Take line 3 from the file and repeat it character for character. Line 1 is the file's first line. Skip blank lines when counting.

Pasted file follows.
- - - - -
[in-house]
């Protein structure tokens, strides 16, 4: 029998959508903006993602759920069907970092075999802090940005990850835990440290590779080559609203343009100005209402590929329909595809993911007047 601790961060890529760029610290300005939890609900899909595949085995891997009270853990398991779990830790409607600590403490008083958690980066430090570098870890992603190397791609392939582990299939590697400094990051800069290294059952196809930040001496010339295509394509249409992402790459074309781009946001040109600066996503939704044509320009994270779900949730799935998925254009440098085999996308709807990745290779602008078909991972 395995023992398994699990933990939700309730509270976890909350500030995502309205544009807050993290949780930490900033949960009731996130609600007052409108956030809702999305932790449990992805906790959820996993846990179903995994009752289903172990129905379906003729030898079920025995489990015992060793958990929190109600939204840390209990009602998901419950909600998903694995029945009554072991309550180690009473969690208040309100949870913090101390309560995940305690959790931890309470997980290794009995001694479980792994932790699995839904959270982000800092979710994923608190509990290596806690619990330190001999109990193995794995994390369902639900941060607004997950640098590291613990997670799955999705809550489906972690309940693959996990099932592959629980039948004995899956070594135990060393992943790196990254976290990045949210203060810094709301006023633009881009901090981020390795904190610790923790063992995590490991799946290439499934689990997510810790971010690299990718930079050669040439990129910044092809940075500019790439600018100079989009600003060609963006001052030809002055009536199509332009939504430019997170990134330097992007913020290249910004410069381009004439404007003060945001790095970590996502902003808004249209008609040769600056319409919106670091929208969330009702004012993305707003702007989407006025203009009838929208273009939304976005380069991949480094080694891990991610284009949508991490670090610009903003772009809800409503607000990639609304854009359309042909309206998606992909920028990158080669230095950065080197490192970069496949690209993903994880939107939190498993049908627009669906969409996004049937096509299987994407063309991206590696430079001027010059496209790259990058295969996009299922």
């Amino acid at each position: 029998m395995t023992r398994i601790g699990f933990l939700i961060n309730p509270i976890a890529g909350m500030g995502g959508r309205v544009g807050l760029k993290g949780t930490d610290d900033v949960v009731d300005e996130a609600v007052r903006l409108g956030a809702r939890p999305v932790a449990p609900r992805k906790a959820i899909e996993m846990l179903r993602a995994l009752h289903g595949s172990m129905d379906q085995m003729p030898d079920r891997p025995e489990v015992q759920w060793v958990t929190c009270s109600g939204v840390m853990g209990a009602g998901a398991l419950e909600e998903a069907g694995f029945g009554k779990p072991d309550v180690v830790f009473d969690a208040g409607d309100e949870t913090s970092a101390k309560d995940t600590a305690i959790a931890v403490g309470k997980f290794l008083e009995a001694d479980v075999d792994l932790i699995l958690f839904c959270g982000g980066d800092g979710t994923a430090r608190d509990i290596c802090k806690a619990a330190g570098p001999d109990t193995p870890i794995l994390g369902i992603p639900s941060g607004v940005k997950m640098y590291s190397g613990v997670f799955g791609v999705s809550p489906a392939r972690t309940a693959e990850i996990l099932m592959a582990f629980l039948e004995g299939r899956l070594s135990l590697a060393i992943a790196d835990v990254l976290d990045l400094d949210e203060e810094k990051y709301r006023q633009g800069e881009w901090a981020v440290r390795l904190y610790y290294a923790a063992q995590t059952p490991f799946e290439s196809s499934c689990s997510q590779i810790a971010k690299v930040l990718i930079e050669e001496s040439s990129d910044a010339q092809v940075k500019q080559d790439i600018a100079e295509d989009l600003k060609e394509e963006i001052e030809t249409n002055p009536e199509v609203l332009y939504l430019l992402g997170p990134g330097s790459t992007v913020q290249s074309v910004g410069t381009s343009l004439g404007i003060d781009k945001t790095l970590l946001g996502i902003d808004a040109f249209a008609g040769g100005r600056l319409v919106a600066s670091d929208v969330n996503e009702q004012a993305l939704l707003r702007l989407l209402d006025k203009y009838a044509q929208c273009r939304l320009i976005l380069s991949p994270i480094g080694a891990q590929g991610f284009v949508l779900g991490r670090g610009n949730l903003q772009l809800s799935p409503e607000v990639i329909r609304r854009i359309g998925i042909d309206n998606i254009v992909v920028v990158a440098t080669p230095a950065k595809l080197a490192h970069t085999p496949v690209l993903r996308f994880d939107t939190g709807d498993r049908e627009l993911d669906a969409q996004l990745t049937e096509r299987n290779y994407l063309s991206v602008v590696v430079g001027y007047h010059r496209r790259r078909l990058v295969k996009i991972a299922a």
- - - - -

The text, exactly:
């Amino acid at each position: 029998m395995t023992r398994i601790g699990f933990l939700i961060n309730p509270i976890a890529g909350m500030g995502g959508r309205v544009g807050l760029k993290g949780t930490d610290d900033v949960v009731d300005e996130a609600v007052r903006l409108g956030a809702r939890p999305v932790a449990p609900r992805k906790a959820i899909e996993m846990l179903r993602a995994l009752h289903g595949s172990m129905d379906q085995m003729p030898d079920r891997p025995e489990v015992q759920w060793v958990t929190c009270s109600g939204v840390m853990g209990a009602g998901a398991l419950e909600e998903a069907g694995f029945g009554k779990p072991d309550v180690v830790f009473d969690a208040g409607d309100e949870t913090s970092a101390k309560d995940t600590a305690i959790a931890v403490g309470k997980f290794l008083e009995a001694d479980v075999d792994l932790i699995l958690f839904c959270g982000g980066d800092g979710t994923a430090r608190d509990i290596c802090k806690a619990a330190g570098p001999d109990t193995p870890i794995l994390g369902i992603p639900s941060g607004v940005k997950m640098y590291s190397g613990v997670f799955g791609v999705s809550p489906a392939r972690t309940a693959e990850i996990l099932m592959a582990f629980l039948e004995g299939r899956l070594s135990l590697a060393i992943a790196d835990v990254l976290d990045l400094d949210e203060e810094k990051y709301r006023q633009g800069e881009w901090a981020v440290r390795l904190y610790y290294a923790a063992q995590t059952p490991f799946e290439s196809s499934c689990s997510q590779i810790a971010k690299v930040l990718i930079e050669e001496s040439s990129d910044a010339q092809v940075k500019q080559d790439i600018a100079e295509d989009l600003k060609e394509e963006i001052e030809t249409n002055p009536e199509v609203l332009y939504l430019l992402g997170p990134g330097s790459t992007v913020q290249s074309v910004g410069t381009s343009l004439g404007i003060d781009k945001t790095l970590l946001g996502i902003d808004a040109f249209a008609g040769g100005r600056l319409v919106a600066s670091d929208v969330n996503e009702q004012a993305l939704l707003r702007l989407l209402d006025k203009y009838a044509q929208c273009r939304l320009i976005l380069s991949p994270i480094g080694a891990q590929g991610f284009v949508l779900g991490r670090g610009n949730l903003q772009l809800s799935p409503e607000v990639i329909r609304r854009i359309g998925i042909d309206n998606i254009v992909v920028v990158a440098t080669p230095a950065k595809l080197a490192h970069t085999p496949v690209l993903r996308f994880d939107t939190g709807d498993r049908e627009l993911d669906a969409q996004l990745t049937e096509r299987n290779y994407l063309s991206v602008v590696v430079g001027y007047h010059r496209r790259r078909l990058v295969k996009i991972a299922a």